Limos and Manicures

March 19, 2008
By Tiffany Taylor, Wichita, KS

How can she just sit there, typing on her laptop, listening to her iPod, talking on her phone? I wonder what is truly important to her. She rarely eats, focused on maintaining that perfect body for prom, and she spends at least 2 hours on the phone nightly gossiping with her friends about those extremely important pre-prom rituals. I hope she enjoys her $300 prom dress, her manicure and hairstyle, and her dinner that night, not to mention the limo and the after-party she throws.

Right after school 3 times a week she gets into her sporty little car her parents bought her on her 16th birthday. She texts while she drives to the tanning salon. Every weekend means another party or concert, and her entire summer is spent with a fruity drink in her hand beside a pool. I sure hope she’s enjoying every second of this. I wonder if she ever thinks about us. Last week when there was a commercial on TV about us, she scoffed and turned the channel. Can she really be that heartless? Is she numb or does she just not care?

I have almost stopped asking these questions, it is apparent she has entirely forgotten there is world outside her cell phone. Besides, I don’t have time to think, I have to feed my sisters. I hate that disease. It murdered my parents and is slowly killing me and two of my sisters as well. My youngest sister escaped the curse, and almost every night I wake in a cold sweat. How will she survive after I am gone? I must find food, even if it is only a tiny amount. My sisters have stopped complaining from the hunger, but instead search through the trash in the dump where we live. I know it gnaws at their stomachs night and day, for I feel the same way. They never manage to find much. People here don’t throw good food away.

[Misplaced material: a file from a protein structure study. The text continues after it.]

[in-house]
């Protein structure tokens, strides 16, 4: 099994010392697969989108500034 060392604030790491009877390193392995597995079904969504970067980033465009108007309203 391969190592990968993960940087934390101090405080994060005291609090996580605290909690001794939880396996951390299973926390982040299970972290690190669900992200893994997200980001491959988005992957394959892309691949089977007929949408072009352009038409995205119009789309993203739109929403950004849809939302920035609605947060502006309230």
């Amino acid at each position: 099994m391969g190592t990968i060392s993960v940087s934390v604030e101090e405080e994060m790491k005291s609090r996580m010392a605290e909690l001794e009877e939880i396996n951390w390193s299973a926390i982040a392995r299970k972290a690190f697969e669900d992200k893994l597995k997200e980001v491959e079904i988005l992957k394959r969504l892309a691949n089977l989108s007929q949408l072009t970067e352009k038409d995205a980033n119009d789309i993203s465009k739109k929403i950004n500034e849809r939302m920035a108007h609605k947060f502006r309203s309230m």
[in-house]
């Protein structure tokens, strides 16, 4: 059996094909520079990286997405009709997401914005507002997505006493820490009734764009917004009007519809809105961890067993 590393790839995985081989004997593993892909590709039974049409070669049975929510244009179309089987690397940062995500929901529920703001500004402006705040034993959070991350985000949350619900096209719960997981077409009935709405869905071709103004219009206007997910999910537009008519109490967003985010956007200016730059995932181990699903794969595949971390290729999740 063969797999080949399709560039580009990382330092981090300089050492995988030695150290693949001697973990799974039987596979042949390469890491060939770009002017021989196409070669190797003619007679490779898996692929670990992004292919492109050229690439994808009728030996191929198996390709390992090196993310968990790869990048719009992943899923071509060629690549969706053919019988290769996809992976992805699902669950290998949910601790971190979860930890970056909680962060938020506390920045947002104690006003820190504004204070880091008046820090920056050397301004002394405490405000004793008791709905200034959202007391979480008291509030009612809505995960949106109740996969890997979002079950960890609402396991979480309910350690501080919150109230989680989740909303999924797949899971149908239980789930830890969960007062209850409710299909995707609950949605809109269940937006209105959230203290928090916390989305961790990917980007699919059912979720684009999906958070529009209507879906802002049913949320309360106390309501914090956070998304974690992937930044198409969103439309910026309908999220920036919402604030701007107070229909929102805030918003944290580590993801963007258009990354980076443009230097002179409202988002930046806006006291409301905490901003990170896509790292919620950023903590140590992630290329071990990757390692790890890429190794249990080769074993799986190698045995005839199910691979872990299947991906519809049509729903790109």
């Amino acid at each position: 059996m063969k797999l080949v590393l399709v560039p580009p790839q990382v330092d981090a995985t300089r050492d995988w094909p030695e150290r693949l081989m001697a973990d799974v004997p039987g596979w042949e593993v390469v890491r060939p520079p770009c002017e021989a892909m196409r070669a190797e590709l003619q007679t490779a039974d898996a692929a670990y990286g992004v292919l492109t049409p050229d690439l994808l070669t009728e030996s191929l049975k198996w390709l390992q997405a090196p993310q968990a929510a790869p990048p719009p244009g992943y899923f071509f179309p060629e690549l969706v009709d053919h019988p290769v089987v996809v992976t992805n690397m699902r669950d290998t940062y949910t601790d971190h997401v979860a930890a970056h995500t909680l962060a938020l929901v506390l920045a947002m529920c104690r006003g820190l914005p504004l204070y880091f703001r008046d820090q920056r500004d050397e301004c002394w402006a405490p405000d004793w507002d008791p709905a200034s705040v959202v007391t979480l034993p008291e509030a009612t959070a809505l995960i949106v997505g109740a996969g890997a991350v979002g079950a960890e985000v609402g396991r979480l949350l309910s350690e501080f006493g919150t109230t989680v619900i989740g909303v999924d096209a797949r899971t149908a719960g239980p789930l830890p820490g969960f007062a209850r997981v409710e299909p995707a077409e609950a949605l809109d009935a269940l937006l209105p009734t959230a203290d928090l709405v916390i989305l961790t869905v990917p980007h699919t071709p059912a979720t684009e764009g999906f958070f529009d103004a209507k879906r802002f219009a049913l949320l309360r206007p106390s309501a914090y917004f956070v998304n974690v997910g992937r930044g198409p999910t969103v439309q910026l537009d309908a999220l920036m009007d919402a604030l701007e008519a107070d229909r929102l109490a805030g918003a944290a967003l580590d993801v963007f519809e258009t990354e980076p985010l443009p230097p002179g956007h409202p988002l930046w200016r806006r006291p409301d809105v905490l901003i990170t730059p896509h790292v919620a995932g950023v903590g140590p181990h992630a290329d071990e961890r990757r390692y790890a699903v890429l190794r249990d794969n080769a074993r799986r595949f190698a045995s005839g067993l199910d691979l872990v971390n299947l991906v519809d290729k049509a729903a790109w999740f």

I had dreams, once. It wouldn’t take much to make them come true. Dreams of a little shelter to sleep in at night instead of shivering under a piece of cardboard. Dreams of a tiny plot of land where I could grow food. Dreams of clothing, of a school. But that’s all they are, just dreams. I’m 9 years old now and I know better. There’s no way out. Nobody cares, anyhow. Especially not her.

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